DRIVE Q: Recently, I looked at some Ford Five Hundred literature and saw that the Limited series has adjustable foot pedals as an option, but the SE and SEL series don't even offer them. How come? Adjustable pedals are an important option for my family. -

A: Then you'll have to purchase the top-of-the-line Five Hundred Limited, because, as you say, the SE and SEL don't offer them. Ford spokesman Dave Reuter said power adjustable pedals had been an option on the midsize Taurus, but few ordered them, so they were dropped from Taurus.

Because Five Hundred offers all-wheel-drive, Ford wanted power adjustable pedals because it expects those who have that feature in their sport-utility vehicles and minivans will want it as they move back into sedans. They'll be offered in only the Limited version initially, but should spread into other models if, as expected, it proves more popular in Five Hundred than it was in Taurus, Reuter said.

Q:I love the new Mazda3, but the five-door is available only in the expensive "S" version. Does Mazda plan to offer the five-door in the less expensive "i" version? -- B.T., Bartlett, Ill.

A: Mazda spokesman Jeremy Barnes said there are no plans to offer an "i" version with a 2-liter, 148-horsepower 4-cylinder in the five-door because it has the sportier body style and only will be offered in "S" version with 2.3-liter, 160-horsepower 4-cylinder.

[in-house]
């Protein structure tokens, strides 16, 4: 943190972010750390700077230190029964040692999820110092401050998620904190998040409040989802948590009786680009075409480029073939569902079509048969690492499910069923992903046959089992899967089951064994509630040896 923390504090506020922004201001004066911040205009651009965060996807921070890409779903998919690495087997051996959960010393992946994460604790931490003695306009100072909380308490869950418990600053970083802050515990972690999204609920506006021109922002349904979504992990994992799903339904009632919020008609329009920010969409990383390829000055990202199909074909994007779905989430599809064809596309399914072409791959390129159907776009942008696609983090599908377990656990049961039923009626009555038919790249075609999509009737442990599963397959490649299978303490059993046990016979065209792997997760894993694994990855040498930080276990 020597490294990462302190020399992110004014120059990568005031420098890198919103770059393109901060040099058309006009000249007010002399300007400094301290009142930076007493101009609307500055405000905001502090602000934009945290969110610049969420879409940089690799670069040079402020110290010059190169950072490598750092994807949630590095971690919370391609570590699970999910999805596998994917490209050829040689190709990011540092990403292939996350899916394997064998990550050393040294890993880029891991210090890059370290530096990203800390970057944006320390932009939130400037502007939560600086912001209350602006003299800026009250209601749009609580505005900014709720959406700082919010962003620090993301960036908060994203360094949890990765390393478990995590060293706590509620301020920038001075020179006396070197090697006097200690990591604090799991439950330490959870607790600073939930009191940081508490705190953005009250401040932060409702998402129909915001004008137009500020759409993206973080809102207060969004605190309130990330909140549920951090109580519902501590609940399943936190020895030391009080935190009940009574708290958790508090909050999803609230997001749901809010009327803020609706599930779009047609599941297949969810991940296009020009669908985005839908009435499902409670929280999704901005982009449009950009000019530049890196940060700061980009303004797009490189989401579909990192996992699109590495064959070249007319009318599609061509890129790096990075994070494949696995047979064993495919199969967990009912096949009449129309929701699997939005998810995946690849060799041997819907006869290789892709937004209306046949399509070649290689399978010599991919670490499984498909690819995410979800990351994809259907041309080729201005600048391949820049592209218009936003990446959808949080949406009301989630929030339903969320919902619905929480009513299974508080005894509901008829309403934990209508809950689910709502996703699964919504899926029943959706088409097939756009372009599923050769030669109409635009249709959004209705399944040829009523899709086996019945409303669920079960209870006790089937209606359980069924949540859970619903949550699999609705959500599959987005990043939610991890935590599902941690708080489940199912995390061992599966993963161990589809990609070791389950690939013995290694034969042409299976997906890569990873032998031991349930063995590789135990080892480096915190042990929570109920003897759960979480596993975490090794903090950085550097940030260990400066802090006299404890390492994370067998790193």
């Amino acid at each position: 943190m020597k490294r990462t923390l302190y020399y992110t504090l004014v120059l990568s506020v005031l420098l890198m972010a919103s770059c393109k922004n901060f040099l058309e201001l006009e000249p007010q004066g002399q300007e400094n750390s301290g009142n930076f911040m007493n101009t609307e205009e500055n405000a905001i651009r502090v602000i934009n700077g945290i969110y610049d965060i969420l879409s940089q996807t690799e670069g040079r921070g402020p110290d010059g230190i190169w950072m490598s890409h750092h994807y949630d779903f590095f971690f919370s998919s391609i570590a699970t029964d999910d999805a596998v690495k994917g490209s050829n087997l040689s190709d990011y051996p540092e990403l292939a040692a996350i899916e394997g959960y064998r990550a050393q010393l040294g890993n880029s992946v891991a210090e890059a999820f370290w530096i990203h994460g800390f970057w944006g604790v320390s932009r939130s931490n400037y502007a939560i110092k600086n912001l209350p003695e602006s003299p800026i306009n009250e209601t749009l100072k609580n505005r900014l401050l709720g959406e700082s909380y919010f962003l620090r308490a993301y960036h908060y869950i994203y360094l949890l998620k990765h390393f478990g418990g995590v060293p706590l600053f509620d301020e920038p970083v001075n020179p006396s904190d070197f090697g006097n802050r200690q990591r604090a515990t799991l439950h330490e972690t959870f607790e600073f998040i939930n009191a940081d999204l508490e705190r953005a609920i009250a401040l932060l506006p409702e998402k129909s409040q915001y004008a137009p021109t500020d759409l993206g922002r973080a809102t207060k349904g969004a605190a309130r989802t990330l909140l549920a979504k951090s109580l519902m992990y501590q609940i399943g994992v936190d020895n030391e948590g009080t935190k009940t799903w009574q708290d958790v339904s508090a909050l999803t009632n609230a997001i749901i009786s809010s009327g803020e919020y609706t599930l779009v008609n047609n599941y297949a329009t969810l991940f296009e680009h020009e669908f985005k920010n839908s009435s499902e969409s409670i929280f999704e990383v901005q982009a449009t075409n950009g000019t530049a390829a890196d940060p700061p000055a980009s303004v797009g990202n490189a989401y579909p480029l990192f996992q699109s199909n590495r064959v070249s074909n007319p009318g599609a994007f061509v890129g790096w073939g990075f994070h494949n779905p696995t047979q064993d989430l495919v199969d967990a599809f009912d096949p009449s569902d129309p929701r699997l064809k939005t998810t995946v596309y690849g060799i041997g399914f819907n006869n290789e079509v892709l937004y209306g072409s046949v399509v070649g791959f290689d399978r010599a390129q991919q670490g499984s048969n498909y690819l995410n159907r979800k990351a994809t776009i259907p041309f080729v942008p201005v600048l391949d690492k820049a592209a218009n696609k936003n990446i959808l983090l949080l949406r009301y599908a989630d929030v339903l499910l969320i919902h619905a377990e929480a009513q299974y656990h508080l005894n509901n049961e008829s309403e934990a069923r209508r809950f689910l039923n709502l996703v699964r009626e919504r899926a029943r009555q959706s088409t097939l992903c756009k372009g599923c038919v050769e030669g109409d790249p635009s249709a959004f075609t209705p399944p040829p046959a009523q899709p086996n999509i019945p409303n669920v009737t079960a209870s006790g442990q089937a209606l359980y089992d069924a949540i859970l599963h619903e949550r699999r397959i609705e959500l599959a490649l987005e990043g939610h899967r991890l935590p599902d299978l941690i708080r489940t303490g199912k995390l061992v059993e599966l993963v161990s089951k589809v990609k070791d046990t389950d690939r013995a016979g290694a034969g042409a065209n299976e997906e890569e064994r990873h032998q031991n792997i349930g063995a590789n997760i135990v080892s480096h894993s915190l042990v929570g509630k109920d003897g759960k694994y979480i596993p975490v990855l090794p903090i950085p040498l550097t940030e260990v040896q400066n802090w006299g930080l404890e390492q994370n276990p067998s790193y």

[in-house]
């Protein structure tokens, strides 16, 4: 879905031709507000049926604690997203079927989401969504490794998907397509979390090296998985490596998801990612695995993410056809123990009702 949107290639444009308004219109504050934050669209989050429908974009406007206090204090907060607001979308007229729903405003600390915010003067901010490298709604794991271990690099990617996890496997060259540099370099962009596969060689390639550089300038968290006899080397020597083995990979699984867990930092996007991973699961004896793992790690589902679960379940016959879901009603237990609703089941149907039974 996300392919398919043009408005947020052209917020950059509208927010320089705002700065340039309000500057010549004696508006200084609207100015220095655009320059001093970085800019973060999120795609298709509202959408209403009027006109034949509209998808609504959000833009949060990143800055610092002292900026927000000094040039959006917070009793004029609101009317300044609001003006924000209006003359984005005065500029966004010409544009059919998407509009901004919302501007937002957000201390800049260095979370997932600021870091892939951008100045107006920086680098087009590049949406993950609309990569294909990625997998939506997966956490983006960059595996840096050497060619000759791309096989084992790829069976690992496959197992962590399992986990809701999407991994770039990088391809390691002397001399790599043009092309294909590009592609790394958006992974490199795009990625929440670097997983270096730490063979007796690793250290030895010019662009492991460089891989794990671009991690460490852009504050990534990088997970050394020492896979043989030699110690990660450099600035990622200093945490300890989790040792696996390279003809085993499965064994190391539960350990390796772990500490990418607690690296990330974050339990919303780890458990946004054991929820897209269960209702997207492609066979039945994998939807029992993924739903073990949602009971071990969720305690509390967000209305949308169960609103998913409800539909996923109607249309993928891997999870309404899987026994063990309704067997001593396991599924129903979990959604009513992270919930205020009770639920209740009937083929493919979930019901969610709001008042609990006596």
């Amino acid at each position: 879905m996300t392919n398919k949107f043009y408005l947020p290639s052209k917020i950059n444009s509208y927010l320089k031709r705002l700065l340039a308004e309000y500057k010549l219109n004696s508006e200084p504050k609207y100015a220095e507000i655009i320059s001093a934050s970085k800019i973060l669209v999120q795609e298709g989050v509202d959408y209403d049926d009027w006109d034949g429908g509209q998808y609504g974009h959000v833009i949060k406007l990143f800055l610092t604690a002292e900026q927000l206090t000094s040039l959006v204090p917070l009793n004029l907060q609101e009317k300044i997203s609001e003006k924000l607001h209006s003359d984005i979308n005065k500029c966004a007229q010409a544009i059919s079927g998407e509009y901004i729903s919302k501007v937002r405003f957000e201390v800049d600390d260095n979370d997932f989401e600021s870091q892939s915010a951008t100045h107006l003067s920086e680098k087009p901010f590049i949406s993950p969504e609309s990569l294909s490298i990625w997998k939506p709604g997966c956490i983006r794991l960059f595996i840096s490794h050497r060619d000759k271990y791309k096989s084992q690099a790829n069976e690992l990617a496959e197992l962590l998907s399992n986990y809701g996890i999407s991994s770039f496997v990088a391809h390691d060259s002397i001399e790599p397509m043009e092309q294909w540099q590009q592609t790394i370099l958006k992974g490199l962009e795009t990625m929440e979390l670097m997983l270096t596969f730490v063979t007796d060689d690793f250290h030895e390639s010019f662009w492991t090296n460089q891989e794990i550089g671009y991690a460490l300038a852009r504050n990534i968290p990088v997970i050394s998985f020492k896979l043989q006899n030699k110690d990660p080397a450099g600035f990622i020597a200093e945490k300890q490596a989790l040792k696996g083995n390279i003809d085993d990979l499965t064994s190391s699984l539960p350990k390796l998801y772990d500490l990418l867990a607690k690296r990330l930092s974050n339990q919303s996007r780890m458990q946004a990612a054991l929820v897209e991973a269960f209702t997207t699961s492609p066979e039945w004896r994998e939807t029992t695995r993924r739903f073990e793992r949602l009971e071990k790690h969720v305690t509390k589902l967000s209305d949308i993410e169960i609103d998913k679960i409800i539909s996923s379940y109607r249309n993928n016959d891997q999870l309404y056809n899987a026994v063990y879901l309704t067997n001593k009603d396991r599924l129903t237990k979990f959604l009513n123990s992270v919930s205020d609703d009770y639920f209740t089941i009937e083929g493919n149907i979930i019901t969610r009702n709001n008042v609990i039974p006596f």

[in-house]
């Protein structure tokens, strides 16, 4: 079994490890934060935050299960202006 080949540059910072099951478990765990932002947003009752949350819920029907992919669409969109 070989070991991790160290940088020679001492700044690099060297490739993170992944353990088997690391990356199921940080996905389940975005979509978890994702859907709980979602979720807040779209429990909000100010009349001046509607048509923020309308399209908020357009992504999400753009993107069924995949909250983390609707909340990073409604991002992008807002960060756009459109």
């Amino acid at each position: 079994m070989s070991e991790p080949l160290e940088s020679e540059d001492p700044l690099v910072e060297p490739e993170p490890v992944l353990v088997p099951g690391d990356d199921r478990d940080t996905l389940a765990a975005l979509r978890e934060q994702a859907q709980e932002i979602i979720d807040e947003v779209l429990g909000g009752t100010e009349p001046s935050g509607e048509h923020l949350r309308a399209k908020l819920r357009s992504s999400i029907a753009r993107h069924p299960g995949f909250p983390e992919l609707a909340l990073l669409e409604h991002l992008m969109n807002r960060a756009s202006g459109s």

Q: I've been shopping for a 4WD Chevrolet Colorado or GMC Canyon pickup with a manual transmission. Dealers have them only with automatic. They'll order one with a manual, but I was told if the truck arrives with a manual and I don't like it, I still have to buy it. I'm willing to make a deposit, but I'm not going to buy a truck with a manual and hope it has good performance. -- M.W., Chicago


A:Sorry, but we side with the dealer. So few of those trucks are purchased with manual transmissions that the dealer could be stuck with it for months if you refuse to take delivery.

The same is true when the consumer orders a stripped vehicle or one with a bunch of oddball options. You need to call dealers to learn whether any have a manual in stock to try before you order -- or get automatic.


Jim Mateja writes about cars and trucks for the Chicago Tribune.

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